Why are Medical Spas in the Plastic Surgery Industry Dangerous?

A medical spa is any place that performs or offers cosmetic medical services. According to the Tennessee Board of Medical Examiners, this includes “any service that uses biologic or synthetic material, a chemical application, a mechanical device or a displaced energy form of any kind that is capable of altering or damaging living tissue to achieve an aesthetic result.”

That said, why are medical spas dangerous? Given Nashville’s rapid growth and booming economy that has appeared with the influx of people moving here, more disposable income has been made available, which many are choosing to use to improve their appearance. The Nashville Ledger reports, however, that most experienced surgeons are weary of this growth in the plastic surgery industry. They are concerned the demand coupled with a complete lack of regulation has created a free-for-all situation. Essentially, these “medical” spas are opening up without any actual medical supervision.

What are the Risks Associated with Medical Spas?

These days, many doctors from other specialties are transferring into plastic surgery to reap the benefits of this growing industry. Although technically, many have their medical degree, many doctors such as dentists, psychiatrists and osteopaths have no business in plastic surgery. However, anyone with a medical degree is legally allowed to practice surgery without much regulation. So, technically, an ophthalmologist could perform liposuction on a patient with little training.

Moreover, most medical spa procedures are usually done by aestheticians (who have absolutely no medical training), physician assistants, nurses and medical assistants. In professional medical settings, however, none of these specialties are given the privileges they are allowed in medical spas. Moreover, all a medical spa needs to legally operate and perform procedures involving lasers, injectables or even small surgical procedures is a “supervising physician,” who is usually not involved in any daily operations. Many just come in to sign off on the procedure paperwork and receive their cut of the profits.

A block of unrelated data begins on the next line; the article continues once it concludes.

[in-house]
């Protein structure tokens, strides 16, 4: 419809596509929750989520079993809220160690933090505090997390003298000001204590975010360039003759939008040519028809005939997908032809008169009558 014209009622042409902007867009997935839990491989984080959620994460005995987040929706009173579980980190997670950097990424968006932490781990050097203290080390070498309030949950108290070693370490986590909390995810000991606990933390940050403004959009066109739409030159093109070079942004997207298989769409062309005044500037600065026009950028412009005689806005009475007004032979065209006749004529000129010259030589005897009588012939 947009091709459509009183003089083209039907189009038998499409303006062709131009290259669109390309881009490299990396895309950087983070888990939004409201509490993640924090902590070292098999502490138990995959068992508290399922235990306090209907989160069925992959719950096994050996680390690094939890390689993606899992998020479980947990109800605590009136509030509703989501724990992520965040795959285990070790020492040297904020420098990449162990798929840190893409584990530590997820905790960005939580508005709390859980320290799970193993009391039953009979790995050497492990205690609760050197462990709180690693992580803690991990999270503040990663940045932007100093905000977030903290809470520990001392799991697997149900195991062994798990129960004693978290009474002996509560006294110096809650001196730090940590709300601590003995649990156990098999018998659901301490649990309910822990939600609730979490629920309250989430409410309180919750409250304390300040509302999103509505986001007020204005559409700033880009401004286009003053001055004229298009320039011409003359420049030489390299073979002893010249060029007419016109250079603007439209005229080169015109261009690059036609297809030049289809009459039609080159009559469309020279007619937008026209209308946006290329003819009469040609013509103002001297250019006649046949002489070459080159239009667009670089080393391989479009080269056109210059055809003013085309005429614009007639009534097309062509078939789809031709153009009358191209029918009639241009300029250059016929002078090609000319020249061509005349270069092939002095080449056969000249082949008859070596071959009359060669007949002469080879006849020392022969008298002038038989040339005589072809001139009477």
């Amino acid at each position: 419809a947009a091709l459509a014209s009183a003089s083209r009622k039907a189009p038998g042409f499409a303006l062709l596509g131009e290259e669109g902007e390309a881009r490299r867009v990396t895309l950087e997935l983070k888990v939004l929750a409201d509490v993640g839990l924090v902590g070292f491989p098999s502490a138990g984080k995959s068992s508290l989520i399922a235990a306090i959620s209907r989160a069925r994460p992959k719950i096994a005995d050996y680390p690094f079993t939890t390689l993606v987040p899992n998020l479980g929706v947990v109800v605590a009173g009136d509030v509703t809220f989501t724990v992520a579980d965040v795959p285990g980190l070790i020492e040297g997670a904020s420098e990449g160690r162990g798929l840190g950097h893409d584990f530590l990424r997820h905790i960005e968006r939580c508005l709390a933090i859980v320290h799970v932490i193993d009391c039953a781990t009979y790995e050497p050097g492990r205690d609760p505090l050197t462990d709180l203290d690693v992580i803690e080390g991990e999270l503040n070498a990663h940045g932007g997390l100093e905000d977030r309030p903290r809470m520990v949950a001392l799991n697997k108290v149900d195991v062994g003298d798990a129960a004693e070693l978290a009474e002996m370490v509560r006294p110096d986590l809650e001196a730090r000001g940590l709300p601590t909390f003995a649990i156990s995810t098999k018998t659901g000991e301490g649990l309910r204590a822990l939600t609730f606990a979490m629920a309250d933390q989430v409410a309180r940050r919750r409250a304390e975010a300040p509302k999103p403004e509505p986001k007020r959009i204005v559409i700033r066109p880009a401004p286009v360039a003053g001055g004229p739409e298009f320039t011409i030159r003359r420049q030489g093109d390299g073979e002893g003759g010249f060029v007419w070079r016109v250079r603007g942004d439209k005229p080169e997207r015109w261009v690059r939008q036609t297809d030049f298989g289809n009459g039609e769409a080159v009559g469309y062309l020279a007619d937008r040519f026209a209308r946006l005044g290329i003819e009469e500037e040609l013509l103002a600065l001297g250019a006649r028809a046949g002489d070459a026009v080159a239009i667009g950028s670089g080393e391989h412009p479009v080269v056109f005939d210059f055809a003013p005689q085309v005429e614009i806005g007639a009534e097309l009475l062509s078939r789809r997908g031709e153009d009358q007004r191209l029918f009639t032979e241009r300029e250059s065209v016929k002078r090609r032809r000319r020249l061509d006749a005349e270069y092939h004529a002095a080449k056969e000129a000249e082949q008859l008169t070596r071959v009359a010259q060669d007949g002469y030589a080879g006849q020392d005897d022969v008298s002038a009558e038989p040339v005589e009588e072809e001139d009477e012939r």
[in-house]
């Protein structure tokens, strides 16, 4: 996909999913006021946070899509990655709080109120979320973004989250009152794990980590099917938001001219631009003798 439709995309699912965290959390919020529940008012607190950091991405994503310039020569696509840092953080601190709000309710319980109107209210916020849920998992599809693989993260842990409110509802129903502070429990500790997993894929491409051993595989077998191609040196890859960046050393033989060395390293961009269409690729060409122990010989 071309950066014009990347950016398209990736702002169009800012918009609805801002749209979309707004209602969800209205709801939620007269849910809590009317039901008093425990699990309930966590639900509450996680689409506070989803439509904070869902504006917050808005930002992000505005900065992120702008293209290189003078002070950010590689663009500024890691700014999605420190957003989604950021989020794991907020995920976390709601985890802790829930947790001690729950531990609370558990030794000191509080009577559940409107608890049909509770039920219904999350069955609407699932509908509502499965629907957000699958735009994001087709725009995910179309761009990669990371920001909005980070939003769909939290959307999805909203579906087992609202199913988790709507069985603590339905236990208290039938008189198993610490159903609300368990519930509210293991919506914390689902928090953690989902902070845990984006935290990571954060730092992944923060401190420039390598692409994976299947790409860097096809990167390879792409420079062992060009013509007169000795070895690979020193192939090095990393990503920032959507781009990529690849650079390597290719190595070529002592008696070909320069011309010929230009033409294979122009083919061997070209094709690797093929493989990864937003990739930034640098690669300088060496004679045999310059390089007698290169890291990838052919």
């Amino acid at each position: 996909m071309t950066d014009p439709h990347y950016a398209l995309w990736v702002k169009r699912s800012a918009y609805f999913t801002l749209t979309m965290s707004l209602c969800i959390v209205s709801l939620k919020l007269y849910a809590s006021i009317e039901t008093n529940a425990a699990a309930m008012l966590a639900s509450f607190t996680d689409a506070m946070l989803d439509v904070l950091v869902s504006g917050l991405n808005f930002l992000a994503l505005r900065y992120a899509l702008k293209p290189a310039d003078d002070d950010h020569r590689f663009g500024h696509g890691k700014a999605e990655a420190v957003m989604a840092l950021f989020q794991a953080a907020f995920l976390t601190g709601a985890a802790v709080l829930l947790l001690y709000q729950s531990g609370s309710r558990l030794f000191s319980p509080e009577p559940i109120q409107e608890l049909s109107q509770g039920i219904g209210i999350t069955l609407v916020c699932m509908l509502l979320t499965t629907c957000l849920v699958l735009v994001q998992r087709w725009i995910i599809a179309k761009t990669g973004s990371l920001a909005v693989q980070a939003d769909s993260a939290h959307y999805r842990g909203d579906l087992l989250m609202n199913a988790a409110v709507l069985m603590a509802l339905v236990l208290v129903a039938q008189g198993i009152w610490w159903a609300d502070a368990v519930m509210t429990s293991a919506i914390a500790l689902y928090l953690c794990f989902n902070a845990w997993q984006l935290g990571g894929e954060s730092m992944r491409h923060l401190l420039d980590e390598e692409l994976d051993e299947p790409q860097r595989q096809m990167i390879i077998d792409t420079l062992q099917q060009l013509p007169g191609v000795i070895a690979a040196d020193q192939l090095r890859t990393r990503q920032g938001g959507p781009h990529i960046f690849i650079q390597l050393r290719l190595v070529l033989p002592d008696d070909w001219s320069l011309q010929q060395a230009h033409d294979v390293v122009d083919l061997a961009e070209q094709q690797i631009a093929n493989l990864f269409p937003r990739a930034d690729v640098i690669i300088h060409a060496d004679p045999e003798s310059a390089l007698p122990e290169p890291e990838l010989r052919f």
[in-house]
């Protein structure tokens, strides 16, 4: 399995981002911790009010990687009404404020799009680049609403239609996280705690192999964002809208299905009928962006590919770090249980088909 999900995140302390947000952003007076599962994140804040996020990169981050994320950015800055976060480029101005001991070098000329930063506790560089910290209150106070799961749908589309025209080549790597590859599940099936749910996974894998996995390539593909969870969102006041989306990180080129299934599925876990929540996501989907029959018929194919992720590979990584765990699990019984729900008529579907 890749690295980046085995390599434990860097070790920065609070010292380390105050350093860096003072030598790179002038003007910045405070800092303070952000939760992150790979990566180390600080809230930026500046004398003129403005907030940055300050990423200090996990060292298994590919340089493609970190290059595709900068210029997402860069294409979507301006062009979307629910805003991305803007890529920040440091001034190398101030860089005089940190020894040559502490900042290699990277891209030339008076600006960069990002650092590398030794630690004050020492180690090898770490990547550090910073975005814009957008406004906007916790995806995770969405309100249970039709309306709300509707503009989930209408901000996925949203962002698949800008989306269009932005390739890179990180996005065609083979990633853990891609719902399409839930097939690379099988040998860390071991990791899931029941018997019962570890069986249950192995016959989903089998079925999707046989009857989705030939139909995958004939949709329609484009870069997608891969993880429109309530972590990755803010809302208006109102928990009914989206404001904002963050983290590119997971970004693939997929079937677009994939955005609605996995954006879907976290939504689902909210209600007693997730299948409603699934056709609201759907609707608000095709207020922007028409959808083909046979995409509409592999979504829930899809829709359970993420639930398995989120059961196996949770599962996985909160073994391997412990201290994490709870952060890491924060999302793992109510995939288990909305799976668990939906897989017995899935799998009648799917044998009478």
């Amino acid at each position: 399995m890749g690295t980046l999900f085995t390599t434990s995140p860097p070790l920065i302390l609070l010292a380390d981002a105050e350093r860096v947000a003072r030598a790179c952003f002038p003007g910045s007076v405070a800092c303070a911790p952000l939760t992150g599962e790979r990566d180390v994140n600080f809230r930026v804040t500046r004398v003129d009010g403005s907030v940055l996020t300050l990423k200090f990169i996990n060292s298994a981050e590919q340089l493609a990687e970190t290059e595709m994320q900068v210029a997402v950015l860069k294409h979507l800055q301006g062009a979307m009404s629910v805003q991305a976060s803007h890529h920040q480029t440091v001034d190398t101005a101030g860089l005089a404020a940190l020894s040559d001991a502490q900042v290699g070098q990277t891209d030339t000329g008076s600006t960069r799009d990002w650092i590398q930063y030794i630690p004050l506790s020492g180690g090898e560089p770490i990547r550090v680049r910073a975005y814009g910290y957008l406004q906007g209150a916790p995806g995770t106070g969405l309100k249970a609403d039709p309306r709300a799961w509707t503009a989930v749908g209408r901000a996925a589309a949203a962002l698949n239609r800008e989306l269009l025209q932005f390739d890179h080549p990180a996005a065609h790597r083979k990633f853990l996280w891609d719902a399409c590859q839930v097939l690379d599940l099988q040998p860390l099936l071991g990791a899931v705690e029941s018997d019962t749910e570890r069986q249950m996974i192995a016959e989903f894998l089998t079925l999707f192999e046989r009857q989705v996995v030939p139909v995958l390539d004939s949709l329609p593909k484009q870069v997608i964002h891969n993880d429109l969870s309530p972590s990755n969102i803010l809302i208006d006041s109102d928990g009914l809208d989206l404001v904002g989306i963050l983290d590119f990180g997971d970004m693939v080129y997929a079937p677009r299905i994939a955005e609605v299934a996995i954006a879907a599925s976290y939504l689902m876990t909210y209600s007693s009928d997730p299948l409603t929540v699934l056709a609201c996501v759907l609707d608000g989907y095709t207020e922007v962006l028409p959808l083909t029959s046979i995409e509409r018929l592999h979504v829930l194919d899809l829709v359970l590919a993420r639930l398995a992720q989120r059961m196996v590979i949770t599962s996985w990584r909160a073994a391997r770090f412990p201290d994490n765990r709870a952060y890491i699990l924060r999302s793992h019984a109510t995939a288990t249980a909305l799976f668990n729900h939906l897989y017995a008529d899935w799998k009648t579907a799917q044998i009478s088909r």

There have been two separate cases in which local Tennesseans have died during cosmetic procedure. Firstly, a 43-year-old woman died after the operating doctor perforated her smaller intestine several times during a liposuction procedure. She called the medical spa office multiple times and spoke to the assistants there. They were unaware she was reporting signs of infection, and the woman died when her bowel material leaked into her stomach. Separately, a 30-year-old woman died when a general surgeon (who had no business performing a plastic surgery procedure) punctured her bowel during a surgery to remove extra skin from her abdomen.

Tennessee Medical Spas Need More Regulation

At the moment, there are too many aestheticians, nurses, physician assistants, medical assistants and even doctors who are performing procedures they are not qualified to do. It seems credentials are not taken into consideration with these new, beautifying procedures. There is a difference between being certified and licensed. However, even licensed physicians do not necessarily have the experience in the field.

It seems Tennessee lawmakers need to pass legislation to regulate this industry. The procedures involved in the plastic surgery industry are dangerous. Chemical peels and lasers can severely burn, Botox is a muscle paralytic and surgical procedures come with a huge risk of adverse reactions to anesthesia and infection.

Stanley A. Davis is a personal injury lawyer who helps victims of medical malpractice in Nashville, Tennessee.

“But the LORD said to Samuel, ‘Do not consider his appearance or his height, for I have rejected him. The LORD does not look at the things people look at. People look at the outward appearance, but the LORD looks at the heart.’” 1 Samuel 16:7

Source: https://tnledger.com/editorial/Article.aspx?id=87462